We say that a legal representative or next friend of a disabled person should be empowered to represent that disabled person at a conciliation conference or in other areas of litigation, and that there should be provisions to enable an individual complainant to obtain legal representation if the person that they are making the complaint against is legally qualified. We say that there should also be provision for the Federal Court to continue dealing with the complaint even though the parties may have requested its withdrawal.

That already occurs with election inquiries in industrial organisations. The rationale being that it is in the public interest that industrial elections are conducted fairly and reasonably. Even if both parties wish to discontinue there may nonetheless be matters brought to the court's attention where the public interest requires them to be further pursued. We say that should be provided for in the legislation and we will be moving appropriate amendments.

We will also be moving amendments to relax the application of the rules of evidence in the Federal Court. That happens in several areas and, in particular, again, in the election inquiry area, which gives a much freer rein for the court to consider broad ranging issues where there may not be strict technical evidence to formally prove issues. So we will be moving an amendment for that.

I have previously referred to the extent of the Federal Court filing fees. I will not go over that again but just say that there should be greater provisions for waiver. There are some provisions but they are far too limited in terms of the discretion that they give. At the least there could be an amendment to have, in this area, only nominal fees.

We are also concerned with the overall costs, as I have indicated, for applicants. If an applicant wishes to pursue their rights in the Federal Court it is literally the case that if costs follow the event—that is, if they lose and are ordered to pay both their costs and the respondent's costs—it could literally bankrupt them. The risks in that situation for individual litigants are so great in many cases that that could itself be a restriction on their access to justice. We say it is not appropriate for costs to follow the event and, again, we refer to the industrial relations model contained in the Workplace Relations Act where costs follow the event only in respect of proceedings which are held to have commenced vexatiously or unreasonably.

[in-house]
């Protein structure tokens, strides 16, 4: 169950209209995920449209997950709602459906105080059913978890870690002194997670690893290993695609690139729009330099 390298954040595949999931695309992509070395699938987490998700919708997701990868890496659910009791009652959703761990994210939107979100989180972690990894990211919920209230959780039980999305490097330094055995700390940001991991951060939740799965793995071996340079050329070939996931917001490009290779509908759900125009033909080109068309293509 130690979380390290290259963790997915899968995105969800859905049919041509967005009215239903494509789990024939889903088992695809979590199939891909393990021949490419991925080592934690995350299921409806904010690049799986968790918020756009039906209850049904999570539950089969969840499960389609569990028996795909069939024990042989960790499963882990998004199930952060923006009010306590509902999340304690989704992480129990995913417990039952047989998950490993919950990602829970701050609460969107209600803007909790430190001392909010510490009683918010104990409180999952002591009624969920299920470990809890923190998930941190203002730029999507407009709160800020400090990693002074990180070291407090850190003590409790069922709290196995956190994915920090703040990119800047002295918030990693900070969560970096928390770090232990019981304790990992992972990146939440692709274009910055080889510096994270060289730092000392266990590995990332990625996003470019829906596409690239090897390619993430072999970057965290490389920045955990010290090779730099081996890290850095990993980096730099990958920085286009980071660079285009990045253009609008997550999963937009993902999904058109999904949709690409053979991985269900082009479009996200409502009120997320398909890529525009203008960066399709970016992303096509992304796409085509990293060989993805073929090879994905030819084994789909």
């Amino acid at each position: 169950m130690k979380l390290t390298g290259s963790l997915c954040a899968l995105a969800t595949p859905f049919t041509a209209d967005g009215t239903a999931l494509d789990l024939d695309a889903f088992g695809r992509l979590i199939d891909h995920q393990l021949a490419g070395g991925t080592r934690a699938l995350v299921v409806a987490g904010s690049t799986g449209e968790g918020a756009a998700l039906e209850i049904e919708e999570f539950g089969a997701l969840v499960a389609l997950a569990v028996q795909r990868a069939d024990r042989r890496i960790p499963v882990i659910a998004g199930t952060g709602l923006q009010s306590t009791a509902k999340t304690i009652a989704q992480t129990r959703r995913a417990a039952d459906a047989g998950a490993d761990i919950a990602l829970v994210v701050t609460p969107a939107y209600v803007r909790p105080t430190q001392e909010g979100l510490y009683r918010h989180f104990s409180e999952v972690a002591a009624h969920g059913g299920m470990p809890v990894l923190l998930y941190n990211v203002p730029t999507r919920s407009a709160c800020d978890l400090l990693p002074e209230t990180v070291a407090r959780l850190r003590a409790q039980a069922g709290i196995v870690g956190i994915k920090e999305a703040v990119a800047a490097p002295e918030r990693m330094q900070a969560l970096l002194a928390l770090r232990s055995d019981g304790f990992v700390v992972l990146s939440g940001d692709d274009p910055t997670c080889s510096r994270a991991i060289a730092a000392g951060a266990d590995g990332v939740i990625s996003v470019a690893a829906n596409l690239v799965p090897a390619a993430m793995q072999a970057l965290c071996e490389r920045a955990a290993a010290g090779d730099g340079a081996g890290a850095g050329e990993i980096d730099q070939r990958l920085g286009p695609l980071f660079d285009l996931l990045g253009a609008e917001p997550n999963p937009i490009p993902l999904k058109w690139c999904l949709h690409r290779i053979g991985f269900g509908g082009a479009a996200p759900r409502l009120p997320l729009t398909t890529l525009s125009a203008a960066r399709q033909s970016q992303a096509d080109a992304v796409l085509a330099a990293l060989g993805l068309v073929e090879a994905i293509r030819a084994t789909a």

We have indicated to the Democrats that we will give consideration to their amendments. In so far as an applicant may elect to seek to recover costs, should they win their case, then in those circumstances it could be said that they may be consenting to expose themselves to the costs order but, at the same time, may be able to recover costs if they are successful.

We will be moving amendments to provide greater flexibility for class actions in the Federal Court. Currently, in excess of two applicants are required for a class action before the HREOC but, in the Federal Court, in excess of seven applicants are required for a class action. We will also be moving amendments to facilitate the replacement of complainants if one drops out, and also to facilitate complainants coming together even though they may be seeking different remedies, providing they are complaining about the same act of discrimination.

We will also be moving amendments to facilitate representative complaints, whether that be by a trade union or by other agent. Again, the costs of this litigation, which I have discussed, are so prohibitive that it may be that rights can only be pursued by properly resourced organisations such as a trade union which may represent, for instance, a worker in a situation of workplace discrimination.

These are amendments which I will speak to when we come to the consideration in detail stage of the bill. We have moved them in a constructive and thoughtful sense, having regard to the majority and minority reports of the Senate Standing Committee on Legal and Constitutional Affairs, to which I have referred. We hope that the government will take on board those amendments. We circulated recently two additional amendments. One includes, in particular, facilitating greater access to buildings for disabled people. I understand that those later two amendments are receiving sympathetic consideration.

We are working in this vitally important area of human rights—an area where I initially castigated the government for its harshness and lack of sincerity. At the same time, while pleading for this area to be properly resourced, we are trying to work with the government to get a sensible, workable framework which facilitates the necessary access for individual complainants to the Federal Court to enforce their orders, if needed.

The final point I would like to make is that in preparing for this speech I noted at least one media release in which the Attorney-General criticised my predecessor for delaying the introduction of this legislation. Nothing is further from the truth. The Labor Party does not oppose the thrust of the legislation to overcome Brandy's case. The only reason this legislation has taken so long is that the government, on each and every previous occasion on which the legislation has been due to come into the House and the Senate, has put it so far down in the queue that it has not been reached or concluded. So there is no justification at all for the government to say that any delay has been the result of the action of the opposition. Again, we are prepared to cooperate and will be moving amendments in that light. We would hope that the government would sincerely examine the propositions that we will be putting to them. (Time expired)